As I sat and listened to Pauline’s son-in-law tell of her life and character, I was truly touched by such a life that had always thought of others – always loving her family, serving others, volunteering and ‘making cookies.’ When you are in the presence of a centenarian’s life legacy and realize that this life was over, but far from wasted, the funeral proceedings become so much more: so much more than just laying someone to rest.
Think of how much history she lived through. Born in the World Ward I years, she grew up through the Great Depression and World War II/Korean War eras. She literally saw world history go from the horse and wagon days to the Space Shuttle. But all of those experiences pale under the bright light of a life that was so respected and appreciated by her wonderful family. And I think each one of them mentioned her cookies.
Politicians long to leave a legacy of their careers and build great edifices to their honor. Libraries and museums are replete with artifacts and documentation that exalt the person’s public life. Sports figures are held in high esteem and their records of achievement remain as their legacies of accomplishments and to encourage other athletes.
It has been the same through the ages of time. The Pharaohs, the Caesars and other rulers of men desired to be thought of in a good light when they passed from this life. Even Genghis Khan and his descendants have cultural development and artistic development in their wake of cruelty and bloodshed.
People from all walks of life leave behind what they desire for others to know concerning them. But I would say this about Pauline, having only met her one time, then being drawn into her life by her family, her desire was not for her legacy. That probably was foreign to her mind. Rather, she would desire to be an encourager to her kids and grandkids. She would rather want to tell them to follow her example of faith in Jesus Christ and service to others. During her final days, she was still caring for others. Her daughter related that her mom noticed the back of her daughter’s hair needed to be combed and she instructed her to “tend to it.”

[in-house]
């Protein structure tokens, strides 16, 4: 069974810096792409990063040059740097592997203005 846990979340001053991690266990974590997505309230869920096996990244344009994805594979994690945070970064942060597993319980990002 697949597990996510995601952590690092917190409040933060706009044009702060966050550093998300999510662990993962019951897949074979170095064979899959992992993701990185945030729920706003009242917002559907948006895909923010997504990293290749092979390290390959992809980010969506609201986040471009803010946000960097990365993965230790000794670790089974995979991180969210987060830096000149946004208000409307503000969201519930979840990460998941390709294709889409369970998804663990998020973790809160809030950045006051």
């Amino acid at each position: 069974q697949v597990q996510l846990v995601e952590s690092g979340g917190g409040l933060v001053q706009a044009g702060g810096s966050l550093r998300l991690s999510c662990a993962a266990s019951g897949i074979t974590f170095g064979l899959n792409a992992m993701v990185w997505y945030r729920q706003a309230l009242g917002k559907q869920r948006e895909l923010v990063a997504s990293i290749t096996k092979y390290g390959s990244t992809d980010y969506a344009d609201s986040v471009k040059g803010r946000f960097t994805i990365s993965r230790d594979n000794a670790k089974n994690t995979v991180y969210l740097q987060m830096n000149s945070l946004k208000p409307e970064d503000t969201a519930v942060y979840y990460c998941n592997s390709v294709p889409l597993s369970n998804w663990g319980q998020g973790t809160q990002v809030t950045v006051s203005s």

While reflecting on that special life, I couldn’t help but think that life ticks away, second by second, and we can’t slow it down or change its course. The end of life is certain. No one escapes alive. I know…we don’t like to think about it. But death is part of life and we aren’t assured of our next breath. What we are assured of, however, is that we will die.
Today is the day we have. We have a choice each minute of each day to choose what is right and good for others or what is selfish and stingy for ourselves. Jesus said that it is better to give than to receive in this life. People who live their lives as Pauline did, experience that truth in a very real and meaningful way. They experience the joy and satisfaction of helping others realize their importance to their families and their community. The world is a much better place when these folks are at their best – serving, loving and, of course, baking!
What about you and me? We are left behind in this world of hatred, danger and uncertainty. What are we doing to be a light amidst all this darkness? Many people simply turn away, ignore it all and hope it will all change for the better. But the Paulines of the world will never do that! They are different because they rise above it all with sincere love and concern for others and action that backs it up. They know they can’t change the world, but they know they can bloom where they are planted and make a positive difference in the people’s lives with whom they are with, wherever that might be. A powerful example for all of us indeed.
To leave behind a legacy of accomplishment is a good thing, for sure. But to leave this world with innumerable people throughout a life that were positively influenced by a true servant is a different concept altogether. That’s the Pauline, Gigi, that her family knew. And they know that Gigi will be blessed in Heaven when she realizes just how many people’s lives were richer because they touched her life.